Shiny Shelf


Serenity

By Jim Smith on 22 October 2005

WARNING! Contains spoilers!

‘Serenity’ is ‘Firefly – The Movie’, except in the sense that it sort of isn’t. A hugely clever and enjoyable spin-off from/adaptation of Joss Whedon’s splendid, but swiftly cancelled, SF Western TV show it succeeds in reuniting all of the regular cast and tying up plotlines that were largely only glimpsed in embryonic form during the series 13 hour run. Its very existence is a minor miracle of consumer tastes over network whim of the kind not seen since ‘Star Trek: The Motion Picture’ emerged ever-so-slowly into cinemas a quarter of a century ago.

Witty, pretty, fast and beautifully played ‘Firefly’ works tremendously well in story terms whether one has seen the TV series once, ten times or not at all. However, while it goes out of its way to introduce every single one of its large ensemble cast as people, I’m not entirely sure that an audience unfamiliar with the show’s leads will perhaps care as much as they ought about what are some of the biggest events in the characters’ lives. Nor do I think that certain elements of the characters’ pasts are made as clear as they perhaps could be.

That Mal Reynolds (the brilliant Nathan Fillion) was a volunteer soldier on the losing side in a civil war is mentioned, but I doubt the implications for, and consequences of, this for his personality are as clear here as they were on the small screen. Another example: two of the leads, Zoe (Gina Torres, of ‘Hercules’ and ‘The Matrix’ sequels) and Wash (Alan ‘I, Robot’ Tudyk) are a married couple. We are told this in their first scene in the movie, but the TV show created a very solid relationship between the two, a complex mystery of positive and negative emotions, shared history (and lack of shared history) desire and love. I don’t really get that feeling here even though I’ve carried my knowledge of the TV show into the cinema with me.

There are also ways in which ‘Serenity’ feels a bit too much like TV, rather than not enough. The plot is episodic to the point of near abstraction, a result perhaps of the storyline being adapted from synopses, or even vague plans, for a number of successive TV episodes. There is even the odd moment which feels so like the suspended enigma of the end of a ‘Buffy’ episode you almost expect the words ‘To Be Continued…’ to cross the screen. (Mind you, I got that near the end of ‘X-2′ so what do I know?).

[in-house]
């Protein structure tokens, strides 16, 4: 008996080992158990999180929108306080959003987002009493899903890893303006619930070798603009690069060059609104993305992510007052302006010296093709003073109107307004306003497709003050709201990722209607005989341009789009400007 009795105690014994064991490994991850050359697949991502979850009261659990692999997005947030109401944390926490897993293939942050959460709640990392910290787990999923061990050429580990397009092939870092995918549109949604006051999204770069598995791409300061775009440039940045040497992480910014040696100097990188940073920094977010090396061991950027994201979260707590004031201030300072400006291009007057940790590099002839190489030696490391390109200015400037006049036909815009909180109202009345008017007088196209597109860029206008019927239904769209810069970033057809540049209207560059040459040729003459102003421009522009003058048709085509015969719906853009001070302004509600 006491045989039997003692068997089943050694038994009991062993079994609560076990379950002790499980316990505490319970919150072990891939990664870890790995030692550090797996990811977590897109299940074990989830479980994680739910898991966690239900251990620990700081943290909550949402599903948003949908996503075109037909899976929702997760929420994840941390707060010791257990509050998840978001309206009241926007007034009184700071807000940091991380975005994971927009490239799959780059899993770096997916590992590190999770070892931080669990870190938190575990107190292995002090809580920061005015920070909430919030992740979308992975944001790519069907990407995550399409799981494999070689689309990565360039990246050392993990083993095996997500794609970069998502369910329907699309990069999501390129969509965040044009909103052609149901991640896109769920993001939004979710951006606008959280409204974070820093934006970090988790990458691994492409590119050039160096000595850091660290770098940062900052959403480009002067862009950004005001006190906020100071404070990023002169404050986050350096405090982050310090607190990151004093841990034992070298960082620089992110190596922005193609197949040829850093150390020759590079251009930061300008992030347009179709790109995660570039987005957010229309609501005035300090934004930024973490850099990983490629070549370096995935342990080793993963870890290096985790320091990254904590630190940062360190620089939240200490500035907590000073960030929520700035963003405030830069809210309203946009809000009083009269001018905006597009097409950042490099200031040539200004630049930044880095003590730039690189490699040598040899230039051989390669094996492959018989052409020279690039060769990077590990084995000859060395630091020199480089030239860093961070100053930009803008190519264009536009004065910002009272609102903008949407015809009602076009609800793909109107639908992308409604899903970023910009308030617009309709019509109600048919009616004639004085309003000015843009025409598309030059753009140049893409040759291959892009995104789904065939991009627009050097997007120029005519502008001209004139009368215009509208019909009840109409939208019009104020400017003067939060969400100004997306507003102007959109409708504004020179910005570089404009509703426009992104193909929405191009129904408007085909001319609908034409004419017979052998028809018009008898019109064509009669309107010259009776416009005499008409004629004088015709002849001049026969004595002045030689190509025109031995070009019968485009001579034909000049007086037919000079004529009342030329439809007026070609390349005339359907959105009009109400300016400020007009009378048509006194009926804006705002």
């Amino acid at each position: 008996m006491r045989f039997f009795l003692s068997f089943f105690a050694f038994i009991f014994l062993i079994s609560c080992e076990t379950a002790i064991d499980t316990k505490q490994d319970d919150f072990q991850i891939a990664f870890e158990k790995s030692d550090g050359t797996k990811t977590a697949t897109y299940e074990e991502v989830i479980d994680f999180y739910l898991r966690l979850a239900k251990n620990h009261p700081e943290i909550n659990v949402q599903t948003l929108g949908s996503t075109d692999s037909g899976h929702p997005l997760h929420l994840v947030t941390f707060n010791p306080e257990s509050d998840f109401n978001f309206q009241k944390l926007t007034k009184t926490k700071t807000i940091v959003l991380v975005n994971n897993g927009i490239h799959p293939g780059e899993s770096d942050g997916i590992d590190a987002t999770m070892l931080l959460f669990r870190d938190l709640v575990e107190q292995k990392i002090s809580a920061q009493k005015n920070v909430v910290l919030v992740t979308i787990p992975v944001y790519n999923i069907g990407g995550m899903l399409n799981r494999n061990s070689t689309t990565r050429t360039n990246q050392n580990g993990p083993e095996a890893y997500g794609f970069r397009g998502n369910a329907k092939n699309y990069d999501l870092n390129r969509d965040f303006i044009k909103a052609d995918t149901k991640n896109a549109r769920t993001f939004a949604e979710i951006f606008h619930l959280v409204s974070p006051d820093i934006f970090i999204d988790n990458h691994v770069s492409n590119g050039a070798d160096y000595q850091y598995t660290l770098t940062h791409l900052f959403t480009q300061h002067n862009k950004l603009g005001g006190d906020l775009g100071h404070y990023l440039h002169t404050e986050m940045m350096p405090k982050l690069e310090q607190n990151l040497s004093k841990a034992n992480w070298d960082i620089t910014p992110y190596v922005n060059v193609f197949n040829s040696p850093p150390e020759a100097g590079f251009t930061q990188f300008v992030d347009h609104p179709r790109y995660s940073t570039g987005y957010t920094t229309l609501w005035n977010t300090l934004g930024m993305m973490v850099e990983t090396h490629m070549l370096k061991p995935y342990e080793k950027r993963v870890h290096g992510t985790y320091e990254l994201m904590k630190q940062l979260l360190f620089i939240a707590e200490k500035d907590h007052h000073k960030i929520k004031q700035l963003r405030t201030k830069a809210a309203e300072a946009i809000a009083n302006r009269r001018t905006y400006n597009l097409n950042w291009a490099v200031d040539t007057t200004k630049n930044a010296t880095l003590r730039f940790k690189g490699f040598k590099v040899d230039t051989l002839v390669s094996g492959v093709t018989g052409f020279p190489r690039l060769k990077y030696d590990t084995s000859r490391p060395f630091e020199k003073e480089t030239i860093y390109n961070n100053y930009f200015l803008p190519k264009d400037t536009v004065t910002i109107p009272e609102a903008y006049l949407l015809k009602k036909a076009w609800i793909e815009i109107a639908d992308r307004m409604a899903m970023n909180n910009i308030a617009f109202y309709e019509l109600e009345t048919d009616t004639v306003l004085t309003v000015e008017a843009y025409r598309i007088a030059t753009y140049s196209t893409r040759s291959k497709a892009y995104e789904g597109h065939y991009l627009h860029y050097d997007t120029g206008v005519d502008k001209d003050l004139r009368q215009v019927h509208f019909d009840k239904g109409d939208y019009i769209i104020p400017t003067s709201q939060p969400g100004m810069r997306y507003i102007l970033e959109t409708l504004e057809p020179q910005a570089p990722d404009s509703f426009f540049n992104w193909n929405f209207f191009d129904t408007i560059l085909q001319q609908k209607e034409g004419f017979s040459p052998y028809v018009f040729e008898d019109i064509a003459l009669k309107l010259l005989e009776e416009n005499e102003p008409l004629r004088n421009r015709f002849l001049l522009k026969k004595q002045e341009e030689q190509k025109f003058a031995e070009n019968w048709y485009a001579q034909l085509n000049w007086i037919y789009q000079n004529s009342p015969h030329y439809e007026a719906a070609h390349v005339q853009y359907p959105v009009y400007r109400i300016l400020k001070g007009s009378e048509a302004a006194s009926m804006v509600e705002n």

It is also a little bit cheaper than one might expect. It is, of course, unfair in a ‘Star Wars’ year to even look at anything else set in space, as the chances of the effects and design work being at even 10% of the scale of Lucas’s Galaxy far, far Away are mathematically absurd. In terms of the shots of the ship itself, the beautiful titular Serenity and the scrapes it gets itself involved in, your eyes do occasionally want to see the other 99% of the picture which seems to be off of frame – especially when she (essentially) leads a charge of Reaver ships towards a blockade.

In terms of the general aesthetic there are also elements of the TV show’s appeal which have gone walkies; there’s less or no livestock (cattle and horses) than there was on TV and the 19th century elements of the costumes and weapons have receded slightly, while still being present – a concession, perhaps, to the larger, more casual audience Mal and co will find in the multiplex; the audience which the anticipation of has given their adventures life again.

Looking back through what I’ve written above I notice that it’s largely negative – and that seems wrong to me, because I think ‘Serenity’ in every way a triumph, but that’s a fan’s review of something for you, I suppose, some grumbles, whimpers and moans and the veiled suggestion that it’s not as good as it used to be. Combined together in text these tiny issues obscure a truth, so I’ll state it here for ease of reference – ‘Serenity’ is brilliant, tremendously good, I loved it; I’m in awe of the mere fact that it exists, I have a poster, shall buy the DVD and am desperate for there to be a sequel – and not only so that in it Jayne will get more to do.


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